Crackling Sujet of Earthy Liveliness
The Antichristian Opera
Hogarth, William (1697 London 1764). Sr. Hudibras Encounters the Skimmington (or The Antichristian Opera). The knight, an English Don Quixote, happens upon and misinterprets as anti-Christian ceremony an unruly procession of the old English and Scottish custom of publicly ridiculing a hen-pecked man or even cuckold suffering his wife’s adultery. Here both with the man set with a distaff backwards behind the woman onto the horse and treated by her with a ladle. At the window above, however, the tailor, whom his wife cuckolds by the sign of her hand, just as then also one of the two standards with shift and skirt resp. bears horns on top. Otherwise plenty of noise with pans & pots, but also horn & bagpipe. Engraving by Thomas Cook (c. 1744 – London 1818). Inscribed: Plate XII. / Design‘d by W. Hogarth. / Engrav‘d by T. Cook. / London Published by G. & I. Robinson Pater noster Row February 1st. 1802., otherwise as above + 6 six-lined stanzas as caption. 11⅜ × 20⅛ in (29 × 51.1 cm).
HUDIBRAS XII. – Cook “made his mark as Hogarth engraver, too (1795-1803) whose complete work he has reproduced” (Thieme-Becker VII, 1912, p. 348/I) and whose original format he maintained in contrast to all later Hogarth editions, which moreover mostly don’t contain the consequently rarer Hudibras. Several works not published by Hogarth himself had been engraved by Cook for the first time as he met with approval by a contemporary connoisseur as Maximilian Speck von Sternburg, too. – Small tear off in the wide white upper margin, in the right one two faint tidemarks. – On strong paper. – Of finest chiaroscuro.
“ is a vulgarized (English) Don Quixote , a dewitted Rabelais ”
(Laaths, Geschichte der Weltliteratur, 1953, p. 375), a “satiric scourge” (Meyers Konv.-Lex., 4th ed., III, 693/I) on the politically just sacked Puritanism and the best-known work of its creator esteemed by Charles II,
(Strensham, Worcestershire, 1612/13 – London 1680), as result of his impressions in the employ of Cromwell’s Colonel Sir Samuel Luke, “at which religious and political sects were about” (Meyers). Remaining incomplete the first two parts of the epic were published in 1663/64, a third one in 1678, then, joined, long-lived through the centuries. In three cantos each
“ describing in rough, mostly eight-syllabic songs (later known as ‘hudibrastic verse’) the loosely connected, grotesque adventures of two Puritans, the knight Hudibras and his shield-bearer Ralpho. Hogarth has engraved two different sets of illustrations to this poem: twelve large, carefully executed engravings he has created on his own, independently of a publisher, and published in February 1726, and seventeen smaller ones which have more the character of woodcuts and presumably done before, but were published the following April only in a poem edition. These follow the course of the action while the large sheets only represent the decisive scenes with an abridgement as legend … Epic and pictures are an antiheroic satire on Puritanism and sectarianism ”
(Margrit Bachofen-Moser in Hogarth Catalogue Zurich, 1983, pp. 25 ff. illustrating the large version in partly differing arrangement).
In the first instance Cook repeated the 12-sheet large version in its original format as for the 3rd sheet in question then here, too, years later in a popular small one of only c. 5½ × 6¾ in (14 × 17 cm) subject size.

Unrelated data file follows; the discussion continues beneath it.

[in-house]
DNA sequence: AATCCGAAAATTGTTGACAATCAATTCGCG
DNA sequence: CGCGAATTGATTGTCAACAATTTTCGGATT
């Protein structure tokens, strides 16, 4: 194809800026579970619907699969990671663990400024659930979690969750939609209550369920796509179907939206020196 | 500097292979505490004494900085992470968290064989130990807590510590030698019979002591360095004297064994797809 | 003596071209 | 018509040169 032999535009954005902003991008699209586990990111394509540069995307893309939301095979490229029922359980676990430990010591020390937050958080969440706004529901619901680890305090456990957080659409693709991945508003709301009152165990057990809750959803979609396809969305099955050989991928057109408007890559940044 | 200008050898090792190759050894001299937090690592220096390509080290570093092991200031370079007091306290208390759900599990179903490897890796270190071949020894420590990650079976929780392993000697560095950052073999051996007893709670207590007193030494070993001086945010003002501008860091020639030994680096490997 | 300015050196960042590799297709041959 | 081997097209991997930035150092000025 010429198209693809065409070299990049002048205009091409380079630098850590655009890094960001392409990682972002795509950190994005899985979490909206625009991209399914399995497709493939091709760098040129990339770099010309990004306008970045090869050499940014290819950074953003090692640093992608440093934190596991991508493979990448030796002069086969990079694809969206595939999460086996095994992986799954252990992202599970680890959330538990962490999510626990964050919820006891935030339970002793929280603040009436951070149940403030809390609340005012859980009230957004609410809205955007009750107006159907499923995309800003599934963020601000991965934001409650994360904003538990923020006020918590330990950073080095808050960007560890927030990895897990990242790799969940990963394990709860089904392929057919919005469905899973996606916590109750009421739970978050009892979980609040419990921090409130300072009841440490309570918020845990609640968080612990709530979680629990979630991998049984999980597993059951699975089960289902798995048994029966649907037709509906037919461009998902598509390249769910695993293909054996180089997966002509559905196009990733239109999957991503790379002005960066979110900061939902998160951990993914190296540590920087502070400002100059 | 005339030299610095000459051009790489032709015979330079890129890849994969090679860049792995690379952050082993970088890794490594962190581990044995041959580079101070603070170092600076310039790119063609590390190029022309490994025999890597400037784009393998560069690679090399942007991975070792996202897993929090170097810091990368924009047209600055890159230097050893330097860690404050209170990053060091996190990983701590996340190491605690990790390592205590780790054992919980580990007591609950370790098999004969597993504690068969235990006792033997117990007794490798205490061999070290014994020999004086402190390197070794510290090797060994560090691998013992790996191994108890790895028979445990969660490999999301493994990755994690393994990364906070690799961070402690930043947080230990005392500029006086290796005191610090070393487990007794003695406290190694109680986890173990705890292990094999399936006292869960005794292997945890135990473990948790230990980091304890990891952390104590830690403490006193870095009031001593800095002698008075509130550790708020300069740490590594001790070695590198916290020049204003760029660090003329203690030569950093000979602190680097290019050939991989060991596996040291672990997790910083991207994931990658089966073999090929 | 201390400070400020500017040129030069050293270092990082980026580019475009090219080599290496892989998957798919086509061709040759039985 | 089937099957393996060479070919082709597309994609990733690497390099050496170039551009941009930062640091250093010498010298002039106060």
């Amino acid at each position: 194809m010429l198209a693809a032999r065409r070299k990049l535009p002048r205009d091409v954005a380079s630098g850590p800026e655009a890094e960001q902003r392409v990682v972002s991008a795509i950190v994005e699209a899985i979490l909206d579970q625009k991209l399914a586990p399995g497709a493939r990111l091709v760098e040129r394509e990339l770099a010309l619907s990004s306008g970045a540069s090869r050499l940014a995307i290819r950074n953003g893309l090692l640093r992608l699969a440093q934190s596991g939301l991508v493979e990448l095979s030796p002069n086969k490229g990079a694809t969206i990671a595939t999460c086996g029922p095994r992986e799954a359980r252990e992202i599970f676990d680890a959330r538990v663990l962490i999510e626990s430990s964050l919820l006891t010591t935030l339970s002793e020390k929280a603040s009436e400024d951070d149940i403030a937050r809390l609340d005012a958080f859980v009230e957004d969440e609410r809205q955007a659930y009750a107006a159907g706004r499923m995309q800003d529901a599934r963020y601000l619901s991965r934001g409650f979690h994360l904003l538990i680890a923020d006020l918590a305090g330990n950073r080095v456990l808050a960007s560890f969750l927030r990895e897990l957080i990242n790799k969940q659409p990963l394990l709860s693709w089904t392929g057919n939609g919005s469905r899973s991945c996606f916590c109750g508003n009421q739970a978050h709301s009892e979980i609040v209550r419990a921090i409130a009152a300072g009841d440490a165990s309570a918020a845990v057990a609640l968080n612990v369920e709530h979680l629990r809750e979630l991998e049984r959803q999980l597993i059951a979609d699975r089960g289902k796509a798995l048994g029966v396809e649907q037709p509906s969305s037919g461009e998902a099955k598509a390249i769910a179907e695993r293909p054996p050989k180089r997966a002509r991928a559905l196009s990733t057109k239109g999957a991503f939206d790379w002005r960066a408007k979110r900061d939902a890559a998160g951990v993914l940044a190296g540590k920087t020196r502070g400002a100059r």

The Hudibras set – Thieme-Becker judge – is “of decisive significance for Hogarth’s development.
Here lies the key to the understanding of the satirist H. ”
(Thieme-Becker XVII , 300/II).
And Austin Dobson in the Encyclopedia Britannica of 1911 :
“ These (plates Hogarth) himself valued highly, and they are the best of his book illustrations. But he was far too individual to be the patient interpreter of other men’s thoughts, and it is not in this direction that his successes are to be sought … (And generally resuming) If we regard him – as he loved to regard himself – as ‘author’ rather than ‘artist’, his place is with the great masters of literature – with the Thackerays and Fieldings, the Cervantes and Molières. ”
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– – – The same in Cook’s smaller version with the caption being replaced by the series title. Inscribed: Pl. XII. / Hogarth pinxt. / HUDIBRAS. / T. Cook & Son cm. / Published by Longman, Hurst, Rees, & Orme, May 1st. 1808. Subject size 4⅜ × 7⅝ in (11 × 19.4 cm). – At three sides trimmed within the wide white platemark, which is partially a little time-marked.
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– – – The same in Hogarth’s own etching with engraving of 1726 with the Sayer address of the 1768 new edition and here in the impression on strong paper from the plate retouched by the royal engraver James Heath (1757 London 1834) about 1822
(“Even these impressions have become relatively rare today though”, Art Gallery Esslingen 1970; and Meyers Konv.-Lex., 4th ed., VIII , 625: “A fine edition”, esteemed also already by contemporary collectors of the rank of for instance an A. T. Stewart [Catalog of the Stewart Collection, New York 1887, 1221, “fine plates”]). Inscribed: 12 (by the publisher) / W. Hogarth Inv. et Sculp (in the lower left edge of the subject), otherwise with title + caption. 10¾ × 20⅜ in (27.4 × 51.7 cm). – Hogarth Catalog Zurich, 1983, ills. 7.
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